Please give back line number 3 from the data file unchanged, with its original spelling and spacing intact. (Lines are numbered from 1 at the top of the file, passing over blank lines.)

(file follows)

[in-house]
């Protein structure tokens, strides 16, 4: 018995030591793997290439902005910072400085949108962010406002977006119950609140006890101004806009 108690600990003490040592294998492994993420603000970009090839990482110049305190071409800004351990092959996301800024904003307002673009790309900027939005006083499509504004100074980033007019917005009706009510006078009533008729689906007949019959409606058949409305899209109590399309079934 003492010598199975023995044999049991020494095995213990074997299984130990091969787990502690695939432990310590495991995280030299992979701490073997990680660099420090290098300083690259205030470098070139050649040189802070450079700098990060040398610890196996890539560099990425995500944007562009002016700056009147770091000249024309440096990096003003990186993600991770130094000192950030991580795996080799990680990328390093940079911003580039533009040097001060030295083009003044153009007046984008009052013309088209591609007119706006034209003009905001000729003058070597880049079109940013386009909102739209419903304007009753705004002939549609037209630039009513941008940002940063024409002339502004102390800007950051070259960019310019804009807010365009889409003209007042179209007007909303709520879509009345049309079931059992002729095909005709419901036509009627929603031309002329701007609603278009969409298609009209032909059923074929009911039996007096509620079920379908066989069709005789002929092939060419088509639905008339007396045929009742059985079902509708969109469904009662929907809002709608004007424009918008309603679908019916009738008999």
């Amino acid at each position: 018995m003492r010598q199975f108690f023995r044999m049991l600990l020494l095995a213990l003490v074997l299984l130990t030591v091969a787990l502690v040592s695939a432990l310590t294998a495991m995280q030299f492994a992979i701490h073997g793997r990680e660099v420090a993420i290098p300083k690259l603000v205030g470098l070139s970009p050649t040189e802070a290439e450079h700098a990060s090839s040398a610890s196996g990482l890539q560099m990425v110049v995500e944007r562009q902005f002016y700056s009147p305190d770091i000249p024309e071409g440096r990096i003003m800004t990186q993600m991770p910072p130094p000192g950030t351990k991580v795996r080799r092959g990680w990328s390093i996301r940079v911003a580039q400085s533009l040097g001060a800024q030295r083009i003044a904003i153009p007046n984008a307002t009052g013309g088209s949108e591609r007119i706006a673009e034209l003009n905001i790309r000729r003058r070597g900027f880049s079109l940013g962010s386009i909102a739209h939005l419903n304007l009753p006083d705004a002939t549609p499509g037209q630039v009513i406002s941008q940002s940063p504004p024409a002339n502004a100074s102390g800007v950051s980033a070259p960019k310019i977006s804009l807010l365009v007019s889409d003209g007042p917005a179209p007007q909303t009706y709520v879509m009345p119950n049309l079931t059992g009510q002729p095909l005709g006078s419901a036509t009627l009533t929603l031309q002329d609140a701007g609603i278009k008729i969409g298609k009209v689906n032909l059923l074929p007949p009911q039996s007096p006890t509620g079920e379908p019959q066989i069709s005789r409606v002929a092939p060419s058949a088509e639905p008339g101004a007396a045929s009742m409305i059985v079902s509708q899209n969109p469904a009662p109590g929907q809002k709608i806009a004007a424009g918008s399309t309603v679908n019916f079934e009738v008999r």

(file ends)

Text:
């Amino acid at each position: 018995m003492r010598q199975f108690f023995r044999m049991l600990l020494l095995a213990l003490v074997l299984l130990t030591v091969a787990l502690v040592s695939a432990l310590t294998a495991m995280q030299f492994a992979i701490h073997g793997r990680e660099v420090a993420i290098p300083k690259l603000v205030g470098l070139s970009p050649t040189e802070a290439e450079h700098a990060s090839s040398a610890s196996g990482l890539q560099m990425v110049v995500e944007r562009q902005f002016y700056s009147p305190d770091i000249p024309e071409g440096r990096i003003m800004t990186q993600m991770p910072p130094p000192g950030t351990k991580v795996r080799r092959g990680w990328s390093i996301r940079v911003a580039q400085s533009l040097g001060a800024q030295r083009i003044a904003i153009p007046n984008a307002t009052g013309g088209s949108e591609r007119i706006a673009e034209l003009n905001i790309r000729r003058r070597g900027f880049s079109l940013g962010s386009i909102a739209h939005l419903n304007l009753p006083d705004a002939t549609p499509g037209q630039v009513i406002s941008q940002s940063p504004p024409a002339n502004a100074s102390g800007v950051s980033a070259p960019k310019i977006s804009l807010l365009v007019s889409d003209g007042p917005a179209p007007q909303t009706y709520v879509m009345p119950n049309l079931t059992g009510q002729p095909l005709g006078s419901a036509t009627l009533t929603l031309q002329d609140a701007g609603i278009k008729i969409g298609k009209v689906n032909l059923l074929p007949p009911q039996s007096p006890t509620g079920e379908p019959q066989i069709s005789r409606v002929a092939p060419s058949a088509e639905p008339g101004a007396a045929s009742m409305i059985v079902s509708q899209n969109p469904a009662p109590g929907q809002k709608i806009a004007a424009g918008s399309t309603v679908n019916f079934e009738v008999r």